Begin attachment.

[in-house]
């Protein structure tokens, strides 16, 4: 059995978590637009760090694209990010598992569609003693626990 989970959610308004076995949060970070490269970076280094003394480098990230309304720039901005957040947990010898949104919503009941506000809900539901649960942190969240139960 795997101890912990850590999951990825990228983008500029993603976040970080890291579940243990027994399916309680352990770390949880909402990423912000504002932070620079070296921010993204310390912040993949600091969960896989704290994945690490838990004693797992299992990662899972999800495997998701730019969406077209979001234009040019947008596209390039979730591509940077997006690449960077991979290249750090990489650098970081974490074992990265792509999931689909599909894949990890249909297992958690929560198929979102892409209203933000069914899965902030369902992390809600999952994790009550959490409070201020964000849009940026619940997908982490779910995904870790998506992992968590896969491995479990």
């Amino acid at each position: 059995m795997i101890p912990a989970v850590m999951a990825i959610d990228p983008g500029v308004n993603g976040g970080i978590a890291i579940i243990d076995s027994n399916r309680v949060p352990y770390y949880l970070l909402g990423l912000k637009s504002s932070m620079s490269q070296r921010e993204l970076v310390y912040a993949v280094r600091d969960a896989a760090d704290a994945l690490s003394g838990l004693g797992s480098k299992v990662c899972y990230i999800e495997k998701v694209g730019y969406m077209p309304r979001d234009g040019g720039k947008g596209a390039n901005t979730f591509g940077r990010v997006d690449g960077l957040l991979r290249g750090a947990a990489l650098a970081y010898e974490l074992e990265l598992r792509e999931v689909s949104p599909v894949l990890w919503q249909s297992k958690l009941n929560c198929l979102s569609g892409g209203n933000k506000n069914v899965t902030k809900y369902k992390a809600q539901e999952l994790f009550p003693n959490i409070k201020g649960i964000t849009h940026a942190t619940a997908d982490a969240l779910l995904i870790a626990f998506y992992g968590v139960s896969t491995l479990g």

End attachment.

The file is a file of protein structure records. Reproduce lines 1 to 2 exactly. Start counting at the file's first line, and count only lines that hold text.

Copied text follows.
[in-house]
């Protein structure tokens, strides 16, 4: 059995978590637009760090694209990010598992569609003693626990 989970959610308004076995949060970070490269970076280094003394480098990230309304720039901005957040947990010898949104919503009941506000809900539901649960942190969240139960 795997101890912990850590999951990825990228983008500029993603976040970080890291579940243990027994399916309680352990770390949880909402990423912000504002932070620079070296921010993204310390912040993949600091969960896989704290994945690490838990004693797992299992990662899972999800495997998701730019969406077209979001234009040019947008596209390039979730591509940077997006690449960077991979290249750090990489650098970081974490074992990265792509999931689909599909894949990890249909297992958690929560198929979102892409209203933000069914899965902030369902992390809600999952994790009550959490409070201020964000849009940026619940997908982490779910995904870790998506992992968590896969491995479990």